I found myself coming away from the recent Hamilton workshop on Our Climate Declaration with a vivid picture in my mind of one easy and effective action we could take to tackle climate change in our city.
Increase spending on parks and open spaces and plant many more trees and shrubs all ovr our city – to soak up carbon emissions while showcasing our city as a lovely, healthy place to live
The government’s concerned about getting enough land to plant trees to meet the Billion Trees Reforestation target. Well, urban areas can be planted in many more trees and can also achieve better soil carbon storage in their lawns and playing fields.
We can show farmers we are also doing our bit. Hamilton's extensive gullies, parks, sports fields and school grounds are a basis for Hamilton becoming NZ's No.1 Green city. All have room for more shrubs and trees, as Norris Ward Park has shown this is a great model for planting.
Investing in trees makes economic sense too – it would create jobs in nursery work, planting, pruning and other plant management. Reduced health costs, increased tourist numbers and carbon sequestration will bring big dividends – check out “Treeconomics” in a recent New Scientist and Reforest London website.
Carefully designed plantings will provide increased colour, fragrance, bring in bird life, muffle vehicle noise and reduce exhaust pollution. They will provide shelter from NZ's high levels of ultraviolet light and wind. Berm and roadside plantings will encourage residents to walk and bike, with proven health benefits, especially for seniors.
In recent years Hamilton City Council has reduced its spend on tree planting and maintenance despite the rapid expansion of the suburbs. Staffing has not increased. The results of this are obvious in scruffier public green spaces and dying trees
This could be different – with better funding HCC parks staff could not only improve the public spaces, they could also support residents to care for their berms and trees, as in the past. Plantings in the inner city are often impressive but the suburbs have lost much of their old greenery – flower borders proudly cultivated, big gardens where children played and explored. Gardens are much smaller now, often covered in concrete for the cars used for commuting and to ferry children to their activities. The colourful borders have been replaced by easy-care shrubs and lawn.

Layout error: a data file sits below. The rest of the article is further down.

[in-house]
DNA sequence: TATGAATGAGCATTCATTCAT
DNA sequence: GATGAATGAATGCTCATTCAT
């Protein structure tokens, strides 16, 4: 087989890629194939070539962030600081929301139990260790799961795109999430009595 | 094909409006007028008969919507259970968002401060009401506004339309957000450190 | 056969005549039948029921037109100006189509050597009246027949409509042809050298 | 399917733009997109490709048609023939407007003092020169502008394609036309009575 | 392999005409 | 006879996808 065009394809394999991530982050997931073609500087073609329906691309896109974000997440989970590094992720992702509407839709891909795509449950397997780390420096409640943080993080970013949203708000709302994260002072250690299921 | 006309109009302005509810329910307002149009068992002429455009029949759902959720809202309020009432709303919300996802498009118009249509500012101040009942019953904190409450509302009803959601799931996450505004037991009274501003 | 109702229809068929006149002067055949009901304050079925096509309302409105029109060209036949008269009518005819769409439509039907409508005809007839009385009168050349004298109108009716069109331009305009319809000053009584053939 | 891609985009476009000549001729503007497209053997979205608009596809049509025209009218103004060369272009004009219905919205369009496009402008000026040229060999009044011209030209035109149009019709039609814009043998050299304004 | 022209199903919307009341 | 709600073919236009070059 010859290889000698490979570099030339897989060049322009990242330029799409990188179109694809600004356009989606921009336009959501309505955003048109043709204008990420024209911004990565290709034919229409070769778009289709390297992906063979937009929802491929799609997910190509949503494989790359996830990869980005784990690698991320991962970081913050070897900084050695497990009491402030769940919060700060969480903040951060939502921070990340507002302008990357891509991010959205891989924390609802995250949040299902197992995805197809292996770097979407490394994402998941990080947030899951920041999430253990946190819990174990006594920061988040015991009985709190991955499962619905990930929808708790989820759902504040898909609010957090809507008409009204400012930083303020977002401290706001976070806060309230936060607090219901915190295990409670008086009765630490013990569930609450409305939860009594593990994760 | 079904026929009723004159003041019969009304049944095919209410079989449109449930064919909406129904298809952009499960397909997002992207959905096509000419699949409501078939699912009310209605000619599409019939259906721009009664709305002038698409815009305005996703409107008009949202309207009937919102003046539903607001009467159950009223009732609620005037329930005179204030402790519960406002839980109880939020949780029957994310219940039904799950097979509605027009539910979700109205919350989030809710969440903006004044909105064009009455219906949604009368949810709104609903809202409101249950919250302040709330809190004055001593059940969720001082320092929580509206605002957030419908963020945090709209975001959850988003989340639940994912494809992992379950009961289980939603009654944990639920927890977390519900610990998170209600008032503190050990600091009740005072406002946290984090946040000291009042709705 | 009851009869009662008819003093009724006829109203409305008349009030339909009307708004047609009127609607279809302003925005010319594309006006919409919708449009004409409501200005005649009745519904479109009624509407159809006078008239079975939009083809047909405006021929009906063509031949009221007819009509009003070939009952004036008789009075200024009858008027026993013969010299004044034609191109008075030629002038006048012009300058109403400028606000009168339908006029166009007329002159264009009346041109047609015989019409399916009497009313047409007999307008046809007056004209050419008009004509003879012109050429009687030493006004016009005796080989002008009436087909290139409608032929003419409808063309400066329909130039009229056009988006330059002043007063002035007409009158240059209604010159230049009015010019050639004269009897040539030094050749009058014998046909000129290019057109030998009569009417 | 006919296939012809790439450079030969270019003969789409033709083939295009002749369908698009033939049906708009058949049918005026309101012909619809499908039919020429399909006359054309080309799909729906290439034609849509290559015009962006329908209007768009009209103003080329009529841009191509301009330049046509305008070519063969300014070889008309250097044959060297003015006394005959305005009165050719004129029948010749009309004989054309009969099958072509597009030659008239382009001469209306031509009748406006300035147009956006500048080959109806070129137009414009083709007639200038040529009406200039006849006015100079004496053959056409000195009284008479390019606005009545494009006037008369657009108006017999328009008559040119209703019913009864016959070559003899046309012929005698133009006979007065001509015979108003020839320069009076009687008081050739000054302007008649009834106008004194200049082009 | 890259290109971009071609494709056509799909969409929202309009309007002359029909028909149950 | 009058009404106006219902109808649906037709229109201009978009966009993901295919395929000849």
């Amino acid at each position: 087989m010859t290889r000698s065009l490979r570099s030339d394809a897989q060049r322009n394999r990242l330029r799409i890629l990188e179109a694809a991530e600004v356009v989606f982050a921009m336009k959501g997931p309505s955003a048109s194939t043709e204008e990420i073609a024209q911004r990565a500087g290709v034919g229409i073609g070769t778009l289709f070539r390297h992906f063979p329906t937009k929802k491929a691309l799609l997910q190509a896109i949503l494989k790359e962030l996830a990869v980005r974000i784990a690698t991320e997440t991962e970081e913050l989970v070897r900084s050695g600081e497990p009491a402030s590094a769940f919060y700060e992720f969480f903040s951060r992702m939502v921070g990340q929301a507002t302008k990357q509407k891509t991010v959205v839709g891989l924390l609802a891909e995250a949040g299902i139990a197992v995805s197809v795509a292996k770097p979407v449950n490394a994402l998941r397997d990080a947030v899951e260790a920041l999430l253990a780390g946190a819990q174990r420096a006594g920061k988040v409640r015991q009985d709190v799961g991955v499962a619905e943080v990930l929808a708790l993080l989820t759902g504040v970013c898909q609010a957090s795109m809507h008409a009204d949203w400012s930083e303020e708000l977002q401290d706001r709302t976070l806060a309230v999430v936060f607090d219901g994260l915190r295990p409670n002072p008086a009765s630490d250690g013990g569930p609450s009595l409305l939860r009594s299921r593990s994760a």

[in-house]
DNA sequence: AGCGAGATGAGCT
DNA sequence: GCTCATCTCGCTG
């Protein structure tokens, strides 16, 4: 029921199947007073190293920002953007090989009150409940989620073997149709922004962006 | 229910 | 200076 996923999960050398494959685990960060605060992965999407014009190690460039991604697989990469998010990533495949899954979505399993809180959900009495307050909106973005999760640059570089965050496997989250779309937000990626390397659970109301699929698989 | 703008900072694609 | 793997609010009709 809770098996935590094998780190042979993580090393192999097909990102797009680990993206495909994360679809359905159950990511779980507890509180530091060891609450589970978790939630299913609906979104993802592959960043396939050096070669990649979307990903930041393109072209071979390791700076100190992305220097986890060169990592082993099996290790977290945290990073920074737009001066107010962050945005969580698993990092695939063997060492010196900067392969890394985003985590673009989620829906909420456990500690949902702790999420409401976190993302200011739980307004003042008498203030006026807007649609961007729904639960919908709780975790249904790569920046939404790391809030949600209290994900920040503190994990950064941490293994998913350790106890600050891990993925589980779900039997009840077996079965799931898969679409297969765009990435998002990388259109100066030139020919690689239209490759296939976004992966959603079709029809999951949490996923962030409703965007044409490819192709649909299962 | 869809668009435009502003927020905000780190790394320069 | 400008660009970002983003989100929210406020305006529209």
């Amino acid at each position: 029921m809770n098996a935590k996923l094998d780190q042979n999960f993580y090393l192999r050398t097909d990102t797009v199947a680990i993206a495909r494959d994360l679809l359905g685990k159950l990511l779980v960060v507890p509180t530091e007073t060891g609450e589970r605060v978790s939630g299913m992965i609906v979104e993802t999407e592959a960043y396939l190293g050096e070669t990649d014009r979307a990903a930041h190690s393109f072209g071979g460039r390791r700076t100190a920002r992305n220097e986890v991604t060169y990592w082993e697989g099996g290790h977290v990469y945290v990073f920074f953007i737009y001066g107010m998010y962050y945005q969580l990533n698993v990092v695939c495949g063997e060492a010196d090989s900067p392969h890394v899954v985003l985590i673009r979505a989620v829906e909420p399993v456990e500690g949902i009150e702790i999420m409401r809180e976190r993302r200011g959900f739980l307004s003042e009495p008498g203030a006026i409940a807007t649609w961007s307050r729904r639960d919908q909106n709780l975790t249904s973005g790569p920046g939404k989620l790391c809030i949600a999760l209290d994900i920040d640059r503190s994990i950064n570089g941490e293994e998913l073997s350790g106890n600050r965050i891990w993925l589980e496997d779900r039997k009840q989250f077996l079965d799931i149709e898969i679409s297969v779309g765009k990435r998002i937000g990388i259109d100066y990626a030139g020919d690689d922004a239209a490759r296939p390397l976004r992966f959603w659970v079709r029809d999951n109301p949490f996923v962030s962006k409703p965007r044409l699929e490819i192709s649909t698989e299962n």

HCC could make up for this. We could, for instance, plant playgrounds with bamboo clumps or small tunnels of trees to run around. We could do much more planting round sports fields, on traffic islands, put greater colour and variety into our parks and bring greenery back into the suburbs.
We Hamiltonians take our gullies, parks and sports fields for granted. But they are a resource we should make more of, greening the city to create a lovelier city while tackling climate change by soaking up carbon emissions.
I invite my fellow Hamiltonians to take the time to look at the plantings around the city and suburbs. So much could be done to improve them by better and denser planting, as well as better plant management.
It’s time to tell our city council that Hamilton’s 10-year plan needs to give high priority to action on adapting to climate change – and that one good place to start is to boost the spend on planting and managing the greenery of our city.